Petrophysical Interpretation of Electromagnetic Measurements in Clay and Pyrite Bearing Formations
Speaker: Siddharth Misra, University of Oklahoma
Date: April 20, 2016
Meeting: 11:30AM – 12:30PM
Location: Crown Plaza - Downtown
1700 Smith Street, Houston, TX 77002
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Abstract: Subsurface electromagnetic (EM) measurements, namely galvanic resistivity, EM induction, EM propagation, and dielectric dispersion measurements, in shaly sands, sand-shale laminations, conductive-mineral-rich shales, and organic-rich mudrocks exhibit directional and frequency dispersive characteristics, primarily due to the effects of electrical conductivity anisotropy and interfacial polarization phenomena. Existing petrophysical interpretation techniques for laboratory and subsurface EM measurements do not account for the effects of dielectric permittivity, dielectric dispersion, and dielectric permittivity anisotropy arising from the interfacial polarization of clay minerals, clay-sized particles, and conductive minerals.
A non-contact and non-invasive, laboratory-based EM induction apparatus was developed and employed to study the effects of interfacial polarization of conductive minerals on the effective conductivity and permittivity. A newly developed electrochemical model, referred to as the PS model, processed the measured effective EM properties of geological formations to estimate the true conductivity and permittivity of hydrocarbon-bearing host media free from the effects of clay minerals, clay-sized particles, and conductive minerals. The PS model predictions successfully reproduced several laboratory measurements of multi-frequency complex electrical conductivity of fluid-saturated mixtures in the frequency range of 100 Hz to 10 MHz. The model indicates high sensitivity of subsurface EM measurements to the electrical properties, shape, volumetric concentration, and size of the inclusion phase, and to the conductivity of pore-filling electrolyte.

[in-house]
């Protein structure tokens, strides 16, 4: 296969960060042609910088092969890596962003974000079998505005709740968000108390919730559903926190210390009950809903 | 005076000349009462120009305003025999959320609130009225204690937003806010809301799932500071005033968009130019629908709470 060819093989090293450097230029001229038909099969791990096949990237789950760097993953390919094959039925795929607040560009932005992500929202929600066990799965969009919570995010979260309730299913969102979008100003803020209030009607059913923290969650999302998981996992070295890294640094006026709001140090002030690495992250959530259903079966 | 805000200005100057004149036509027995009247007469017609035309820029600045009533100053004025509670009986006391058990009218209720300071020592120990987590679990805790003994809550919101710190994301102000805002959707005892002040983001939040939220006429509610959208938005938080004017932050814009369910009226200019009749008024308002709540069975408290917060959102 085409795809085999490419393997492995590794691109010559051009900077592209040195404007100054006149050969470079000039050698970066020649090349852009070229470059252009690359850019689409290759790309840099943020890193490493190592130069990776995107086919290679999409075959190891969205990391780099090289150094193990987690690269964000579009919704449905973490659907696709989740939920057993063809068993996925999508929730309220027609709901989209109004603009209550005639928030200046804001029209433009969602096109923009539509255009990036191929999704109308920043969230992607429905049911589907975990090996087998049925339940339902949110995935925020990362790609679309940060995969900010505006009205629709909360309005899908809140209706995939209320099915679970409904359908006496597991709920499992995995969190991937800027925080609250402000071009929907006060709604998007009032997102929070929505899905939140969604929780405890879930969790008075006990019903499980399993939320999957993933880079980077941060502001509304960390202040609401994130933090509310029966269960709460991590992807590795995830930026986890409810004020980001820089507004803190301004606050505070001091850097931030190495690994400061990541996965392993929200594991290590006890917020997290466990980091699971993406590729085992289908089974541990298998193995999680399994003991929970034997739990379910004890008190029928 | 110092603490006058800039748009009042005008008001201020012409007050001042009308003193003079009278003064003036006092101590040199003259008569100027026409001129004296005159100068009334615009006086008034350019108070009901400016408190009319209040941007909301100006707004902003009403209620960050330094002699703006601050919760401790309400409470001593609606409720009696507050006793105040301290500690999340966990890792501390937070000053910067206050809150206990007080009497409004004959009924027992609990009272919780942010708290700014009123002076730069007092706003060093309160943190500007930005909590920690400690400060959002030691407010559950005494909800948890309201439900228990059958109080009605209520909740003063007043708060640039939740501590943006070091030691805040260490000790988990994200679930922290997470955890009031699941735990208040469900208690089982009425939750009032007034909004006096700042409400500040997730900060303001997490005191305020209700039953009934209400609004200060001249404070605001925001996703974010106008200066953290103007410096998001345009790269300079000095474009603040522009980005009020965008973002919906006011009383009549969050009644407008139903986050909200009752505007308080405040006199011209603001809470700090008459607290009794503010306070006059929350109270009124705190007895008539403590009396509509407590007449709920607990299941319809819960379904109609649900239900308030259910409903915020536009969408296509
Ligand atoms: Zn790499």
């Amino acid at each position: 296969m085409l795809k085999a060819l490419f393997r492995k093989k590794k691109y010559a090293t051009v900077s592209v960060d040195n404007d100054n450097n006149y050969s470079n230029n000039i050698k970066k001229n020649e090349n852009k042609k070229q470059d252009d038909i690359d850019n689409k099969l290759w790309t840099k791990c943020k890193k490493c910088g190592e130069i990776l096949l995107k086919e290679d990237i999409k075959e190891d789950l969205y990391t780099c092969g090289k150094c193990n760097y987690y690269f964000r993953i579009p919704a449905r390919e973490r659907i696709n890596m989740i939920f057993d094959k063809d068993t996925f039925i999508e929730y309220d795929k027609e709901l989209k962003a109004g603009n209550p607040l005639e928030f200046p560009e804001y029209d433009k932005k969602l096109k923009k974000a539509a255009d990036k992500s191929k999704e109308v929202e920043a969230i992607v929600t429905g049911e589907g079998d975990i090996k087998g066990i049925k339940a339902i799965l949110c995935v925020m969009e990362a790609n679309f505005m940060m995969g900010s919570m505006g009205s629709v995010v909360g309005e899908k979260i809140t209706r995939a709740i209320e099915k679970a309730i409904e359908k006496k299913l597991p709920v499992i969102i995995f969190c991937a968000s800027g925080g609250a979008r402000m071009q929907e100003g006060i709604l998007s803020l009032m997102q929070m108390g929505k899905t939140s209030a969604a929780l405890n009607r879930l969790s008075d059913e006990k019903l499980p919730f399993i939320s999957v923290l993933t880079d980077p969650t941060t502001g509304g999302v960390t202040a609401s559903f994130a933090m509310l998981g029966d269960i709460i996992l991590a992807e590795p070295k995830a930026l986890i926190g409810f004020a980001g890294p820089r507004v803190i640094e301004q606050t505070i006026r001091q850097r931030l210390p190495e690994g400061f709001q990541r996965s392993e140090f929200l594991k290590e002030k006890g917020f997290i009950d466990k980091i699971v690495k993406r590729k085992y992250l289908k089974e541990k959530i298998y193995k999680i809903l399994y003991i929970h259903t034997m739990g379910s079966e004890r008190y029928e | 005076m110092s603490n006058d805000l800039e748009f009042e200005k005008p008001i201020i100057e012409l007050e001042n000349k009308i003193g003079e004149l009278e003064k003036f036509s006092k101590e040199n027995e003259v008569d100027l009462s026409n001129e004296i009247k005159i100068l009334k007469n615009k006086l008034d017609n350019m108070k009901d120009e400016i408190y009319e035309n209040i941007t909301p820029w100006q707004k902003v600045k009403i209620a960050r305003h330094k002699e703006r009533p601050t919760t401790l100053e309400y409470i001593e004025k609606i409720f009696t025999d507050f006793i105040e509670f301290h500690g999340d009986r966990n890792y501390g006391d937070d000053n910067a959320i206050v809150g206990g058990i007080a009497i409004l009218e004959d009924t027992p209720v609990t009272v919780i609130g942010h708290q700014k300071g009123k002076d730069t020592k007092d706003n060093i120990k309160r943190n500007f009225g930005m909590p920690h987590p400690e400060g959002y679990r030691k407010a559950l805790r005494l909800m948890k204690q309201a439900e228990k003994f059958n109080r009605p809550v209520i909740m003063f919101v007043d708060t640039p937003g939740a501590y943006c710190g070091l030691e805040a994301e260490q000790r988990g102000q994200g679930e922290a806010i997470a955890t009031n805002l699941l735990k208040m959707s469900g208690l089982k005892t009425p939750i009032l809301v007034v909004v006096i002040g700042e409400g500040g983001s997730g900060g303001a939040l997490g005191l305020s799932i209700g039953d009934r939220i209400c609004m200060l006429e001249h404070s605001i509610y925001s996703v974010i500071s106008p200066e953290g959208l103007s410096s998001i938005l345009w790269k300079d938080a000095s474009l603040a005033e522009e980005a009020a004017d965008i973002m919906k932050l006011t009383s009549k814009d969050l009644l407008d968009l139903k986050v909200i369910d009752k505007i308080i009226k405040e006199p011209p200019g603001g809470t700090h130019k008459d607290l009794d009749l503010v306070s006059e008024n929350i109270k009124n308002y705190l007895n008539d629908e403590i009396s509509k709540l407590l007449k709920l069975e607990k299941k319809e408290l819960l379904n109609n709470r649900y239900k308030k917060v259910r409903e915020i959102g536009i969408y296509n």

A recently published well log shows that the conventional interpretation of a single frequency EM measurement in pyrite-bearing mudrock and shale formations, containing clays and conductive minerals, doesn’t lead to accurate water saturation values due to the effects of frequency dispersion and interfacial polarization. However, a joint interpretation of EM induction, EM propagation, and dielectric dispersion logs generated the true conductivity and true permittivity, which can then be interpreted using conventional interpretation techniques to obtain improved water saturation estimates.
Biography: Siddharth Misra is Assistant Professor in Mewbourne School of Petroleum and Geological Engineering. He holds Ph.D. and M.S.E. in Petroleum Engineering from the University of Texas at Austin. Dr. Misra completed his B.Tech. degree in Electrical Engineering from the Indian Institute of Technology Bombay, India. From 2007 to 2010, he worked for Halliburton Energy Services as a Wireline Field Engineer. In his doctoral research, Dr. Misra collaborated with Schlumberger to develop a multi-frequency inductive conductivity tensor apparatus to estimate the electromagnetic properties of geological whole core samples. Using that laboratory apparatus, he investigated the effects of pyrite and graphite on electromagnetic induction measurements. He also developed a wideband mechanistic model for electrical conductivity and dielectric permittivity interpretation in formations containing clays, inclusions, and conductive minerals.